roximity to the dream factories of Hollywood helped Ry Cooder achieve his vision for the cover of Into the Purple Valley. "At tht time, the Warner Bros. film lot in Burbank was adjacent to the record-company building," Cooder says. "There wasn't much going on there -- it was kind of dormant. This old guy was taking me around. I knew I'd find something, but I didn't know exactly until he steered me to this library of gigantic set paintings."
Commandeering an unused stage on the lot, Cooder and his wife, Susan, set themselves up in a Buick convertible borrowed from a neighbor ("A beautiful car, but it ran like shit") and endured a blast from the studio rain machine. Today, Cooder credits the veteran lighting men who pitched in: "All the old-timers on the lot actually got it going; otherwise it just looks like nothing -- a car and a flat painting of the sky. It takes a lot of lights to perk it up. It took all day, but I had a great time.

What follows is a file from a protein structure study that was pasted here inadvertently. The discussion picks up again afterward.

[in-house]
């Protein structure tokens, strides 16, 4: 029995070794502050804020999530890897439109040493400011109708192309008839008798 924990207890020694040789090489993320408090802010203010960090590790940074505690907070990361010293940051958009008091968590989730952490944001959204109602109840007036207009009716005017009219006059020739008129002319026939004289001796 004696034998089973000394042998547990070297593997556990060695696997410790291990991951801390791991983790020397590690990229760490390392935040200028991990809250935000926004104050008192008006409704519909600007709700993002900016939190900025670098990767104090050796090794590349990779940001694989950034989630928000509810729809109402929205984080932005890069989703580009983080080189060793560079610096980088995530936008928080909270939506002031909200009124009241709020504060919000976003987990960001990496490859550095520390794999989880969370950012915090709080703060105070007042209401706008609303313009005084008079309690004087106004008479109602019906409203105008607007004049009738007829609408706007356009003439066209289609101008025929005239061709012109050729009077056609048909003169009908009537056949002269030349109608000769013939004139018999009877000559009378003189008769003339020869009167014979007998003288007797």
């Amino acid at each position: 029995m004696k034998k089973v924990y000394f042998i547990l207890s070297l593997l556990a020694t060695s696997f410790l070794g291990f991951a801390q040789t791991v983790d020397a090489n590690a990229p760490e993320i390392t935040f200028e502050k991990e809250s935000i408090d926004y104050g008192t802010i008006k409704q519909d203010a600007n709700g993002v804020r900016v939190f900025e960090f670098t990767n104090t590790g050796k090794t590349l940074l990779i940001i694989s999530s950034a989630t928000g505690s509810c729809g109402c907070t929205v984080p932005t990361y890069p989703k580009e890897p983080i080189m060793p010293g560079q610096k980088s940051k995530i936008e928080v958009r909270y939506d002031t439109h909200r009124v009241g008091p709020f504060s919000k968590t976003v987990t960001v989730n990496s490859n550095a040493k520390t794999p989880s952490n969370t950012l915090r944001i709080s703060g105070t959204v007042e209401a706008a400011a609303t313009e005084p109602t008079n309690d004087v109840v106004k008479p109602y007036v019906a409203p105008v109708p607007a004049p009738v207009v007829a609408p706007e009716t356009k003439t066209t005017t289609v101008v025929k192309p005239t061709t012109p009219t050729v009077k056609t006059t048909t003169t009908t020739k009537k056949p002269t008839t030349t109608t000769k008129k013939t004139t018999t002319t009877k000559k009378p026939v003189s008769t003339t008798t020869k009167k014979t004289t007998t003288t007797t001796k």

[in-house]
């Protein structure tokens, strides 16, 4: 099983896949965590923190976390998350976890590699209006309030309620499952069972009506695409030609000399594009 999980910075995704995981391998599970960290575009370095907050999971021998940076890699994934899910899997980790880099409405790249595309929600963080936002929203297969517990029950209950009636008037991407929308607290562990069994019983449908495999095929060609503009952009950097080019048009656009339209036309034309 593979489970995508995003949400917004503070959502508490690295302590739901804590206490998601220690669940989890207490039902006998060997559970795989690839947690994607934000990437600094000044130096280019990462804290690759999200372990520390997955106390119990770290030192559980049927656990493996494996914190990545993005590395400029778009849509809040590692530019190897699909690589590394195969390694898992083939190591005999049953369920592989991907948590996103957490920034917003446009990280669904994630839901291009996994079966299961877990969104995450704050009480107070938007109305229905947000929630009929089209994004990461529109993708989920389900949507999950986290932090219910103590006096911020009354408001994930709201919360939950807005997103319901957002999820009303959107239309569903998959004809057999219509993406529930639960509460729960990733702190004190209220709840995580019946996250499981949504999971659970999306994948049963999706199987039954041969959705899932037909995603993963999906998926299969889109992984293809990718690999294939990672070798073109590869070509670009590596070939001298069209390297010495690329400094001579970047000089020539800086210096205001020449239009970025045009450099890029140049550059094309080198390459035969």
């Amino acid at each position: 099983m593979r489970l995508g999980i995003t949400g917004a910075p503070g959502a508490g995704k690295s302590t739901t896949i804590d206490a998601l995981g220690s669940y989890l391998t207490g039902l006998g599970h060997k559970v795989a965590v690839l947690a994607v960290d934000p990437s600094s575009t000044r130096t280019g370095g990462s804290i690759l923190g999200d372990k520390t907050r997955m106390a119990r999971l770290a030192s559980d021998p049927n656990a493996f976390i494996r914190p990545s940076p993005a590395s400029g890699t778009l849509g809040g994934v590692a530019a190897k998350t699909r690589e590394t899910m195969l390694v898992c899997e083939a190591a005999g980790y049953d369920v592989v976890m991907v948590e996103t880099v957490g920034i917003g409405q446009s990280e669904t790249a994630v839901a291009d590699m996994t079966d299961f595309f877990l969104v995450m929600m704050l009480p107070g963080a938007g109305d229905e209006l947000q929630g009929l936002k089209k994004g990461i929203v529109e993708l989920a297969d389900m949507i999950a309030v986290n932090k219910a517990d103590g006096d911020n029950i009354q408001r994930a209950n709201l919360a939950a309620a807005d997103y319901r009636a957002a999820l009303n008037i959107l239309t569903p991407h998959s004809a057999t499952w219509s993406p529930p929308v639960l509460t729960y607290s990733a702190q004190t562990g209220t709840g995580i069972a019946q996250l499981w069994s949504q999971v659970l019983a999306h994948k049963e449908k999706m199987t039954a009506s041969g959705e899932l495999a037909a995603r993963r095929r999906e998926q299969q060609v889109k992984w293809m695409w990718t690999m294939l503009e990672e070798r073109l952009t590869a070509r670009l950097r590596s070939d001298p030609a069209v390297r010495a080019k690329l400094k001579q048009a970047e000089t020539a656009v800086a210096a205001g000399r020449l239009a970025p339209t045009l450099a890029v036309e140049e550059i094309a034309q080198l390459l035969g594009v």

"We didn't have video back then," says Cooder. "You had to suggest an alternative environment on the cover of your album. I used to think about ways to do this, mainly to please myself, and this one turned out pretty well."
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